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Profile: Aung San Suu Kyi  

Friday, October 23, 2009





Profile: Aung San Suu Kyi
Like the South African leader Nelson Mandela, Aung San Suu Kyi has become an international symbol of heroic and peaceful resistance in the face of oppression.
For the Burmese people, Aung San Suu Kyi, 62, represents their best and perhaps sole hope that one day there will be an end to the country's military repression.

A life in pictures
As a pro-democracy campaigner and leader of the opposition National League for Democracy party ( NLD), she has spent more than 11 of the past 18 years in some form of detention under Burma's military regime.
In 1991 she was awarded the Nobel Peace Prize for her efforts to bring democracy to Burma.
At the presentation, the Chairman of the Nobel Peace Prize Committee, Francis Sejested, called her "an outstanding example of the power of the powerless".
After a period of time overseas, Aung San Suu Kyi went back to Burma in 1988.
House arrest
Soon after she returned, she was put under house arrest in Rangoon for six years, until she was released in July 1995.
AUNG SAN SUU KYI
1989: Put under house arrest as Burma's leaders declare martial law
1990: National League for Democracy (NLD) wins general election; military does not recognise the result
1991: Wins Nobel Peace Prize
1995: Released from house arrest, but movements restricted
2000-02: Second period of house arrest
May 2003: Detained after clash between NLD and government forces
Sep 2003: Allowed home after medical treatment, but under effective house arrest
She was again put under house arrest in September 2000, when she tried to travel to the city of Mandalay in defiance of travel restrictions.
She was released unconditionally in May 2002, but just over a year later she was put in prison following a clash between her supporters and a government-backed mob.
Following a gynaecological operation in September 2003, she was allowed to return home - but again under effective house arrest.
During these periods of confinement, Aung San Suu Kyi has busied herself studying and exercising.
She has meditated, worked on her French and Japanese language skills, and relaxed by playing Bach on the piano.
In more recent years, she has also been able to meet other NLD officials, and selected visiting diplomats like the United Nations special envoy Razali Ismail.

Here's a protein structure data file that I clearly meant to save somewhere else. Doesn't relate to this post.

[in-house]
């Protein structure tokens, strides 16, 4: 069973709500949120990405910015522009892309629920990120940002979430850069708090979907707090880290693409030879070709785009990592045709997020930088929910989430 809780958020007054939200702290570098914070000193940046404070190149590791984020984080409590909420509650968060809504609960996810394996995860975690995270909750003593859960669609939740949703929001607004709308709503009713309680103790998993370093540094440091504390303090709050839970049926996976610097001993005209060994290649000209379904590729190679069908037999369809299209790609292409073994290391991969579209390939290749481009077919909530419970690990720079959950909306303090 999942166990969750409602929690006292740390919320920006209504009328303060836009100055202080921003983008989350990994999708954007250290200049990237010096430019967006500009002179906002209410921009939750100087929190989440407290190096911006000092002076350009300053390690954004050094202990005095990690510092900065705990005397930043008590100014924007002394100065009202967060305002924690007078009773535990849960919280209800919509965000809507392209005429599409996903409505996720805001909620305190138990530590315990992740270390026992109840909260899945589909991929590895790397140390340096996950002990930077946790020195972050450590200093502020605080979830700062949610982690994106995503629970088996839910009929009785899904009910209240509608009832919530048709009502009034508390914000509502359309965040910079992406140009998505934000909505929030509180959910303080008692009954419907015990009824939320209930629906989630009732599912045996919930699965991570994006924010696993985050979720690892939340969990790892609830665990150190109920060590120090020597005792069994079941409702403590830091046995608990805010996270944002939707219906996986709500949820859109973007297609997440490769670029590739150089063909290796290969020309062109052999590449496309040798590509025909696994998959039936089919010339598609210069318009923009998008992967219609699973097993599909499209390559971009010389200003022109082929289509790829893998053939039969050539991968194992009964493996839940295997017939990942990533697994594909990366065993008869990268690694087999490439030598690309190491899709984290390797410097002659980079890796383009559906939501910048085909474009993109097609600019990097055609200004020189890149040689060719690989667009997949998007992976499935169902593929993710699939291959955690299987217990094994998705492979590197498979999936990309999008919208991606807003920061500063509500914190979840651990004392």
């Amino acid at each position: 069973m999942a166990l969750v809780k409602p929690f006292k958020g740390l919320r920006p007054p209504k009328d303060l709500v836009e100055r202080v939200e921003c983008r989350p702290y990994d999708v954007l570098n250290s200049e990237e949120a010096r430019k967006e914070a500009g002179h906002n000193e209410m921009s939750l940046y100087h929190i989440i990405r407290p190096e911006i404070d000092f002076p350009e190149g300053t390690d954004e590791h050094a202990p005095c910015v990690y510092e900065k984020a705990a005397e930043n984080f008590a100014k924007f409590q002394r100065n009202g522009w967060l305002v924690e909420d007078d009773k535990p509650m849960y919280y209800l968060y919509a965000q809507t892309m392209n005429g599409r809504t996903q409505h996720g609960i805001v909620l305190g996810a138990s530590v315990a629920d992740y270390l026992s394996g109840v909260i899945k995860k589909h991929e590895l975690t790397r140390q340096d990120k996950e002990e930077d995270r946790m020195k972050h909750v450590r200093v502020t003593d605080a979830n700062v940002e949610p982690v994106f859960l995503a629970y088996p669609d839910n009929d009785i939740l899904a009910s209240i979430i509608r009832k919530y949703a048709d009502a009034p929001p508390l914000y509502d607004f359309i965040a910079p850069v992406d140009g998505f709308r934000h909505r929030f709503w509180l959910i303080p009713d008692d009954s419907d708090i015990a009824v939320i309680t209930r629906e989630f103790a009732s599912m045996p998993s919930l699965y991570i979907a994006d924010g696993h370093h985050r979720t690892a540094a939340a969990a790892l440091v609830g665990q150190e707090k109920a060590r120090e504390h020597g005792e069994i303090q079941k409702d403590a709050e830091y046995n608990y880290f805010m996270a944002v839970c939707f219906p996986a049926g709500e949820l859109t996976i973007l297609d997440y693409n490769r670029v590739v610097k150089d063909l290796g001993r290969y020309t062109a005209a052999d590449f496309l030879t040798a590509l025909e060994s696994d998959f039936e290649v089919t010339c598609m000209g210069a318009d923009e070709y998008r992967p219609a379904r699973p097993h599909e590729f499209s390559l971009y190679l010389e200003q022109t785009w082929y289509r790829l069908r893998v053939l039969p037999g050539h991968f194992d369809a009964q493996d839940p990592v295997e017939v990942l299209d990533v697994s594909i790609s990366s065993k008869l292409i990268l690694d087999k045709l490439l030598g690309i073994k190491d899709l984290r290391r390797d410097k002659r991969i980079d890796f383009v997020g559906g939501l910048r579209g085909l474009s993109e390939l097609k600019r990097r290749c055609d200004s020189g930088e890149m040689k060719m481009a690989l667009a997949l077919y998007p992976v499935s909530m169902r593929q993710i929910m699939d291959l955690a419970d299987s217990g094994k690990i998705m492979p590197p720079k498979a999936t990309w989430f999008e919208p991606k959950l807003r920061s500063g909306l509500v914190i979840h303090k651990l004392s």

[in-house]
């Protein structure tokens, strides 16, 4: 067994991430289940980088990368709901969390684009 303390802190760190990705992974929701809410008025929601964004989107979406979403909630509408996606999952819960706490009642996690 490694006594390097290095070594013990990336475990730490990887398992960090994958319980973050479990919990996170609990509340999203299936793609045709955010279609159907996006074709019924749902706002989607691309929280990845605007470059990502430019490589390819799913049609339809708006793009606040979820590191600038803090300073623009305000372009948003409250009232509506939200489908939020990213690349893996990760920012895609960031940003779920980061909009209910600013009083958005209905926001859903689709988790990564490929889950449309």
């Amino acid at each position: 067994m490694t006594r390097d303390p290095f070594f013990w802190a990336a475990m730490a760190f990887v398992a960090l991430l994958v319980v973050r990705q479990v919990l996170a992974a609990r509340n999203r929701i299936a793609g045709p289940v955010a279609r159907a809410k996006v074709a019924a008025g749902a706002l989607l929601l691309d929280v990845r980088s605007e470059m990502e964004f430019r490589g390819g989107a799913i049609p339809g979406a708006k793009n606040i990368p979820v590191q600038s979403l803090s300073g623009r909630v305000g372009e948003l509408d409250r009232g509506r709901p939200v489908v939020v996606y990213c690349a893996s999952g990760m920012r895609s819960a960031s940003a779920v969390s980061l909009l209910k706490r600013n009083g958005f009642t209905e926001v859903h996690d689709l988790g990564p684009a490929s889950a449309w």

But during her early years of detention, Aung San Suu Kyi was often in solitary confinement - and was not even allowed to see her two sons or her husband, the British academic Michael Aris.
I could not, as my father's daughter, remain indifferent to all that was going on
Aung San Suu Kyi, 1988
In March 1999 she suffered a major personal tragedy when her husband died of cancer.
The military authorities offered to allow her to travel to the UK to see him on his deathbed, but she felt compelled to refuse for fear she would not be allowed back into the country.
Aung San Suu Kyi has often said that detention has made her even more resolute to dedicate the rest of her life to represent the average Burmese citizen.
The UN envoy Razali Ismail has said privately that she is one of the most impressive people he has ever met.
Overseas life
Much of Aung San Suu Kyi's appeal within Burma lies in the fact she is the daughter of the country's independence hero General Aung San.
He was assassinated during the transition period in July 1947, just six months before independence.
Aung San Suu Kyi was only two years old at the time.
In 1960 she went to India with her mother Daw Khin Kyi, who had been appointed Burma's ambassador to Delhi.
Four years later she went to Oxford University in the UK, where she studied philosophy, politics and economics. There she met her future husband.
After stints of living and working in Japan and Bhutan, she settled down to be an English don's housewife and raise their two children, Alexander and Kim.

Aung San Suu Kyi won the Nobel Peace Prize in 1991But Burma was never far away from her thoughts.
When she arrived back in Rangoon in 1988 - initially to look after her critically ill mother - Burma was in the midst of major political upheaval.
Thousands of students, office workers and monks took to the streets demanding democratic reform.
"I could not, as my father's daughter remain indifferent to all that was going on," she said in a speech in Rangoon on 26 August 1988.
Aung San Suu Kyi was soon propelled into leading the revolt against then-dictator General Ne Win.
Inspired by the non-violent campaigns of US civil rights leader Martin Luther King and India's Mahatma Gandhi, she organised rallies and travelled around the country, calling for peaceful democratic reform and free elections.
But the demonstrations were brutally suppressed by the army, who seized power in a coup on 18 September 1988.
The military government called national elections in May 1990.
Aung San Suu Kyi's NLD convincingly won the polls, despite the fact that she herself was under house arrest and disqualified from standing.
But the junta refused to hand over control, and has remained in power ever since.

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ေဟာဒီေအာက္က A life in picture ကေန ပိုမိုၿပည့္စံုစြာသြားေ၇ာက္ၿကည့္၇ႈႏူိင္ပါတယ္။
A life in pictures
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